When Does A Loan Default Occur, and How Do I Handle It ?
(Regarding Loans From Retirement Plans)
A loan default occurs if a participant's loan repayment is not made by the due date of any payment. If the missed loan repayment is not received by the last day of the calendar quarter following the calendar quarter in which the loan repayment was due (referred to as "cure period"), the loan is deemed distributed.
(i.e. a loan is due by Feb.1, and payment is not rec'd by Feb. 1 the loan is in default. If the missed
payment is not then made by June 30, the loan will be deemed distributed)
loan whose "cure period" has not expired.
Inform participant that full repayment of current outstanding delinquent payments are due by such in such date (whichever day quarter ends on 3/31, 6/30, 9/30, or 12/31) Collect the payments either through payroll deductions or personal check from the participant and include these amounts in the next contribution due before the end of the calendar quarter following the calendar quarter in which repayments were missed.
LOAN WHOSE "CURE PERIOD" HAS EXPIRED
Loan amount is deemed distributed, please contact the designated plan representative to proceed with the proper paperwork and documentation.
AN EMPLOYER WITH A DEFINED BENEFIT PENSION PLAN WOULD LIKE TO KNOW IF A PLAN CAN REIMBURSE THE EMPLOYER FOR PLAN EXPENSES SUCH AS ANNUAL ADMINISTRATION FEES AND AMENDMENTS HE/SHE RECENTLY PAYED?
If the plan document allows, the plan may reimburse the employer for current year plan expenses paid by the employer (prior year expenses cannot be reimbursed).
1099 REPORTS NET DISTRIBUTIONS - IF DISTRIBUTIONS COME OUT OF PARTICIPANTS ACCOUNTS, SHOULD THE 1099-R REFLECT THE AMOUNT INCLUDING THE FEE OR LESS THE FEE?
The 1099-R is for the net amount. The distribution fee is a plan expense allocated to the plan participant.
Who is eligible to receive the $500 credit for adopting a qualified retirement plan?
EGTRRA allowed tax credits to small employers. The 2006 PPA made this permanent. A small employer for this purpose is an employer with no more than 100 employees who received at least $5,000 of compensation in the preceding year and that have at least one non-highly compensated employee participating in the plan.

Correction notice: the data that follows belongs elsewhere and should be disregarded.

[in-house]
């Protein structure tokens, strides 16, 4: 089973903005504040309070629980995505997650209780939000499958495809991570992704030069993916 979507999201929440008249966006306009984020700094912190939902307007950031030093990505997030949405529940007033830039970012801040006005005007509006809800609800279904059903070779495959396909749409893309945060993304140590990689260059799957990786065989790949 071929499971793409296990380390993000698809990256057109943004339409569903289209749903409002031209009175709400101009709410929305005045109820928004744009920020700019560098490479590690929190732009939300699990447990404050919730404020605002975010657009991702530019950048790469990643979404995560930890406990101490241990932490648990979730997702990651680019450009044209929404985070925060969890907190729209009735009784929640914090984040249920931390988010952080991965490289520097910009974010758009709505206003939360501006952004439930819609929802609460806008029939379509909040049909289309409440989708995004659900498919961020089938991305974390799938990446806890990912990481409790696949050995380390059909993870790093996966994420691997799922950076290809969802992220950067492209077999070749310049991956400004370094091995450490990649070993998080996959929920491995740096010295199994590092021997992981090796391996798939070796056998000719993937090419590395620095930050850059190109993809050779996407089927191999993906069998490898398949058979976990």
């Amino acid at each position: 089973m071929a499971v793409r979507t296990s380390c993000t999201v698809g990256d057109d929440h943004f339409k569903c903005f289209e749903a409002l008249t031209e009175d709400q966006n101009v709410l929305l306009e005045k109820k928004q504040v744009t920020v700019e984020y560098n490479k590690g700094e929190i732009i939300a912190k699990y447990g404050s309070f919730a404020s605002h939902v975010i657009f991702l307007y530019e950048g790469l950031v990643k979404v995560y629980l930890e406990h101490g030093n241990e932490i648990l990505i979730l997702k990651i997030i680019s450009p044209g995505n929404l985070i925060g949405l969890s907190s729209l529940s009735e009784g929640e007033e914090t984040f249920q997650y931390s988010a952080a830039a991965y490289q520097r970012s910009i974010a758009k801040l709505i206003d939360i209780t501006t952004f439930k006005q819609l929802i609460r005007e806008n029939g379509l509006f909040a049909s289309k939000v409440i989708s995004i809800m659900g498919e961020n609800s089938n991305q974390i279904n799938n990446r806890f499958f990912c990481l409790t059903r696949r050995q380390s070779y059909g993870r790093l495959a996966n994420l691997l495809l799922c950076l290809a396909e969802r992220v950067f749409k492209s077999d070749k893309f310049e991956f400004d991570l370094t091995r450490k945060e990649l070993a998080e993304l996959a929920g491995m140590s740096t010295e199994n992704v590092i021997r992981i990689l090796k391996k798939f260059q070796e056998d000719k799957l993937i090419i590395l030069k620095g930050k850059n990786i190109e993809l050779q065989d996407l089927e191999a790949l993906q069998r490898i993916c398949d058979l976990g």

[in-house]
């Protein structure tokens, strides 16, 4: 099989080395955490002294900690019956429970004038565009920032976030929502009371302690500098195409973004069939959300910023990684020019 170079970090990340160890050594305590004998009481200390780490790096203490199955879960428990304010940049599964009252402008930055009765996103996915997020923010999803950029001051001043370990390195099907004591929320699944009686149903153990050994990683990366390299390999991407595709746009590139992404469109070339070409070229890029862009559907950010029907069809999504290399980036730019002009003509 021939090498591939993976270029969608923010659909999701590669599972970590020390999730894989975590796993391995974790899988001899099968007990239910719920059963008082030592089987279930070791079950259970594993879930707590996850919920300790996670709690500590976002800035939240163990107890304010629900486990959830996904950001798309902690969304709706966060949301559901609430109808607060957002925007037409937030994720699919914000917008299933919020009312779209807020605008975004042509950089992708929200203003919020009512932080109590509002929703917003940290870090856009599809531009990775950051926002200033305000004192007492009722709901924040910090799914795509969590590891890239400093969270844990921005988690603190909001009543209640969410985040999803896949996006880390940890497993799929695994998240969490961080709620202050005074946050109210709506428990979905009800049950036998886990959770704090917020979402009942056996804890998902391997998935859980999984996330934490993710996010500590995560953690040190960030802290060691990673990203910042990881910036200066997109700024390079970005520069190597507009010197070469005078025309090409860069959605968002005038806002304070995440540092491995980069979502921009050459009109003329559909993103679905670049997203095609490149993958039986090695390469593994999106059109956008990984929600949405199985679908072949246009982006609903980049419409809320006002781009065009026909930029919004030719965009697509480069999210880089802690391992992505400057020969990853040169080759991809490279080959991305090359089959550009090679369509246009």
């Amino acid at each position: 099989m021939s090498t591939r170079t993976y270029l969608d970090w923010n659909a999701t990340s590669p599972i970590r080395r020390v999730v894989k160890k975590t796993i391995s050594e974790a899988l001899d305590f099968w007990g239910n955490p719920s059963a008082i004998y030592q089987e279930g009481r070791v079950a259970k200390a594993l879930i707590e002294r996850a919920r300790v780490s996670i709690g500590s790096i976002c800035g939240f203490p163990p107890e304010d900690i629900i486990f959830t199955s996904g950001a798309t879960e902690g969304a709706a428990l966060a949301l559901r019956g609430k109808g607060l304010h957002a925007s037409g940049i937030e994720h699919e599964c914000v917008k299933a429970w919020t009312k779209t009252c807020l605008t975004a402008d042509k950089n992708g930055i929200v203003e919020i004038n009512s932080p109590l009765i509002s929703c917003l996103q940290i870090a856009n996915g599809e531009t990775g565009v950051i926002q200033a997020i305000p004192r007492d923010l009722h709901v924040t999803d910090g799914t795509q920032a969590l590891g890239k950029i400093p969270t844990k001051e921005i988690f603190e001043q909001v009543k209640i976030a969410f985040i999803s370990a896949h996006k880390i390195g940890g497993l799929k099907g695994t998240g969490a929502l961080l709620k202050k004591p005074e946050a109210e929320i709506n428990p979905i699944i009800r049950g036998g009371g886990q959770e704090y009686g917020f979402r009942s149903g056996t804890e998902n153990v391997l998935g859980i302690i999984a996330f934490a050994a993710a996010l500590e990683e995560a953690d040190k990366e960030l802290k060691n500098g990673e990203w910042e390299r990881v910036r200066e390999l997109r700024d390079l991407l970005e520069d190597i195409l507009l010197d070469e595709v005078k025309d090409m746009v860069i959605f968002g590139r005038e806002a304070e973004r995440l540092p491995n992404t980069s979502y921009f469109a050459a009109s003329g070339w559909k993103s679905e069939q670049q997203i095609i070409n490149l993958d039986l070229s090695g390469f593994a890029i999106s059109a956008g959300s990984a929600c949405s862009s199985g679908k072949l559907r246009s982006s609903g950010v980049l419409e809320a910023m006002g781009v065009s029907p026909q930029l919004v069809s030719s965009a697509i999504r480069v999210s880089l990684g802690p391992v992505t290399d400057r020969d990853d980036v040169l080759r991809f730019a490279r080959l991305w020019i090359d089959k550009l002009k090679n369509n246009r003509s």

An employer cannot use the startup credit if it has maintained a qualified employer plan at any time within the previous three years. The term "Qualified Employer Plan" means a plan qualifying under section 401(a), an annuity plan described in section 403(a), a simplified employee pension (within the meaning of section 408(k)), or a simple
retirement account (within the meaning of section 408(p)).
The credit is equal to 50% of the first $1,000 of administrative and retirement-education expenses they incur for each of the first three years after the adoption of a new plan.
Auto Enrollment - Are there different types of automatic contribution arrangements for retirement plans?
Yes, besides the basic automatic contribution arrangement, a plan sponsor can choose an eligible automatic enrollment arrangement (EACA) or a qualified automatic enrollment arrangement (QACA).
1. An EACA is a type of automatic contribution arrangement that must uniformly apply the plan's default percentage to all employees after providing them with a required notice. It may allow employees to withdraw automatic enrollment contributions (with earnings) by making a withdrawal election as required by the terms of the plan (no earlier than 30 days or later then 90 days after the employee's first automatic enrollment contribution was withheld from the employees wages.) Employees are 100% vested in their automatic enrollment contributions.
2. A QACA is an automatic contribution arrangement with special "safe harbor" provisions that exempt a 401(K) plan from annual actual deferral percentage (ADP) and actual contribution percentage (ACP) non discrimination testing requirements. A QACA must specifiy a schedule of uniform minimum default percentages starting at 3% and gradually increasing with each year that an employee participates. Under a QACA an employer must make a minimum of either:
- a matching contribution of 100% of an employee's contribution up to 1% of compensation, and a 50% matching contribution for the employee's contribution above 1% of compensation and up to 6% of compensation; or
- a non elective contribution of 3% of compensation to all participants, including those who choose not to contribute any amount to the plan.
Under a QACA, employees must be 100% vested in the employer's matching or nonelective contributions after no more then 2 years of service. A QACA may not distribute the required employer contributions due to an employee's financial hardship.